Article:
Hunger awareness is brought to Clackamas Community College by the efforts of the associated student government and the Oxfam organization. Oxfam was founded in 1995 by a group of independent nongovernmental organizations. The group is an international confederation composed of 17 different organizations networked together in 92 countries.
The event on May 31 was coordinated to make our population aware of the striking hunger problem that not only affects foreign countries, but also how it hits home in Clackamas County.
"I was low-income at one time so I feel it's my duty to give back what I can," said student Susan Wonderly. "I think everyone should be aware of hunger."
The structure of the event was designed so that when one would check-in for the luncheon, they would receive a card that specified what class of citizen they were to be. The lower class would sit on the floor, and middle class at tables. As the rows of tables got closer to the back wall the classes rose.
The amount and varieties of the lunches were also organized according to class. The high income diners were served every food group. They enjoyed a variety of beverages, deli sandwiches and fresh fruit. These lunch goers were also served promptly while the other classes had to wait to have their meals that at the lowest income level was a ladle of communal water and one spoonful of plain white rice. These poorest of the attendees also had to wait the longest to satiate their hunger.
The sizes of all the classes were also arranged to represent how many people in the world are low-income compared to how many are high-income.
"I think that it will make everyone more aware of not only world hunger, but hunger in our community," said Diana Muresan, the supervisor of the low-income group. "When people think of hunger they think of starving foreign countries when half of us college students are hungry."
Several speakers were invited to share their knowledge and experiences with hunger. Carrie Summers, a sociology professor here at Clackamas, spoke out about the issues with poverty, and how, they play into the food system..
"We do make enough food to feed the world. It's all about the political jargon," said Summers. "It's the flaw in the food distribution system."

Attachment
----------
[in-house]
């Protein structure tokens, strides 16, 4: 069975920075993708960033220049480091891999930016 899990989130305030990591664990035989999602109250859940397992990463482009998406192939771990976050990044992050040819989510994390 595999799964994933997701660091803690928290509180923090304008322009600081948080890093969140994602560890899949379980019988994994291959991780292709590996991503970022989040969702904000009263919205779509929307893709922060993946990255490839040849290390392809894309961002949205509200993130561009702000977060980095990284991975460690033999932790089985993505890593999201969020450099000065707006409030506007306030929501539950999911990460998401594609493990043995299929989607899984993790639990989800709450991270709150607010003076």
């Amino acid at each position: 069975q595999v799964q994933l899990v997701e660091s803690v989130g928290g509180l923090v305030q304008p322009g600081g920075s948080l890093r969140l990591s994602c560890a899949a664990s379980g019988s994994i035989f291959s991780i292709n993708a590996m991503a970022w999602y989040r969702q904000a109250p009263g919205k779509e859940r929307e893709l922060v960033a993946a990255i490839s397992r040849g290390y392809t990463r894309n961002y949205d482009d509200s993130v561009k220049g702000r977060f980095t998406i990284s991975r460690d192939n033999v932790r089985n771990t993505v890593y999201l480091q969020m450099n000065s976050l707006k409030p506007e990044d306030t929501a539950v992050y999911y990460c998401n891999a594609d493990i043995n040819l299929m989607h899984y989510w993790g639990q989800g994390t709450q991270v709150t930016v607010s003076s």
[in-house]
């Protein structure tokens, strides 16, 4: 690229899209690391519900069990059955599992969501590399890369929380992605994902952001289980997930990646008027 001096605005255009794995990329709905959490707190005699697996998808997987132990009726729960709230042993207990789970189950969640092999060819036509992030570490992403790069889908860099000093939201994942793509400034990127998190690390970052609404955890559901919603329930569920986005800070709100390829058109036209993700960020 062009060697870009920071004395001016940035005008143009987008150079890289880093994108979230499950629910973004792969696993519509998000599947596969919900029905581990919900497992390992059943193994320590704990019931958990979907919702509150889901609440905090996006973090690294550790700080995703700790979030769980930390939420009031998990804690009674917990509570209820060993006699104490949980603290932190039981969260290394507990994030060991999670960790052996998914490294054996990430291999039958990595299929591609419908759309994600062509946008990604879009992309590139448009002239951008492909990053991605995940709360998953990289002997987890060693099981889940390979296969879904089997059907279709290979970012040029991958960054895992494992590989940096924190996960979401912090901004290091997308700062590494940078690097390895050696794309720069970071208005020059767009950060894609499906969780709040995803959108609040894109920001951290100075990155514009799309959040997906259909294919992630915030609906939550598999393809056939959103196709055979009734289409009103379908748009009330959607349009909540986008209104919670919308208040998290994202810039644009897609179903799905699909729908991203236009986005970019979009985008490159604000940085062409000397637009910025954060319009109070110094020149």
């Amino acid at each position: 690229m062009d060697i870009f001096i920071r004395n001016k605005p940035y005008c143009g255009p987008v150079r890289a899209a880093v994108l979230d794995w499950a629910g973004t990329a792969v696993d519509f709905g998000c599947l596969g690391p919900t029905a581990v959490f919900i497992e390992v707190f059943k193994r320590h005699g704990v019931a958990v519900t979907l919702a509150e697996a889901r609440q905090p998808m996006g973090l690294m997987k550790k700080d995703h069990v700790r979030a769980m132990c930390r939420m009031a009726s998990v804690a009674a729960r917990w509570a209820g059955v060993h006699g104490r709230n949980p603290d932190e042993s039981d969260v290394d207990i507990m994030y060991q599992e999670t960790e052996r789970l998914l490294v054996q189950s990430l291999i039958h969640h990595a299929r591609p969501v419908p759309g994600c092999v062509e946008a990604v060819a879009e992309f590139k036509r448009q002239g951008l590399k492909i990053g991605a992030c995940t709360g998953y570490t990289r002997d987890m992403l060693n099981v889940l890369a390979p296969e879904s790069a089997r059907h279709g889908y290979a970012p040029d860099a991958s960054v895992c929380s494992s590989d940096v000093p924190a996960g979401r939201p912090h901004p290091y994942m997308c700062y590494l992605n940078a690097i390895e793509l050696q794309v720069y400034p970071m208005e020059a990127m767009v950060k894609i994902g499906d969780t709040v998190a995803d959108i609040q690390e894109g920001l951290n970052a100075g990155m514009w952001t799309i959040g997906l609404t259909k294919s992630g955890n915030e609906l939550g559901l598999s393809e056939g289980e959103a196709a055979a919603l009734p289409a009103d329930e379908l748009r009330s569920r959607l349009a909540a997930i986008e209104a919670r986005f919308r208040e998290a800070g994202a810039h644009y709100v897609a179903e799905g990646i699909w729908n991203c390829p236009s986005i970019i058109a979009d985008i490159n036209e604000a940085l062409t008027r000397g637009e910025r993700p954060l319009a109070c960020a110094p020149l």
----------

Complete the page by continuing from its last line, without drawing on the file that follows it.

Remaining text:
According to Summers, in the time that it takes to pull out a phone to check Facebook, 200 people have died.
"I am starving," said Lou Radja, the president of Rotary Club and speaker at the lunch, as he took the microphone to begin his speech. As of 6 p.m. the previous night Radja decided to not eat or drink anything until the event.
"I grew up in the Democratic Republic of the Congo in Africa," said Radja. "And there is nothing like walking 45 minutes to school with a hungry stomach, and even try and sit there and pretend to understand what they're trying to teach us. And to walk another 45 [minutes] hoping that mom had enough money to have dinner waiting for us."
Radja also went on to say that "hunger cannot be tolerated in a land of abundance."
Representatives of local food banks and food charities also made it to the event, speaking out about the growing food problem here in Clackamas County. Alice Hayden from the organization Helping Other People Eat, or HOPE, explained that in 2005 they served 5,000 households, and last year the number increased to 8,000 households.
"The impacts of hunger on children are far more devastating than to adults," said Lesley Nelson from Partners of Hunger Free Oregon.
Her organization promotes child nutrition programs. They were able to give 55,000 meals to children in the summer of 2011. She believes the number still needs to increase to meet the demand.
"I thought it was awesome! And very informative," said Wonderly. "I learned things, and I'm very glad they provided information on the back of these cards, because I've always wanted to volunteer in such things, but didn't know how to get into it."
Wonderly walked away from the event knowing she's going to donate to one of the organizations.
"I think it was great, more than I thought," said ASG member Tolu Oyetunde, the main organizer of the event. "I'm just really happy this was our first and the turnout was awesome. We'll see how next year goes."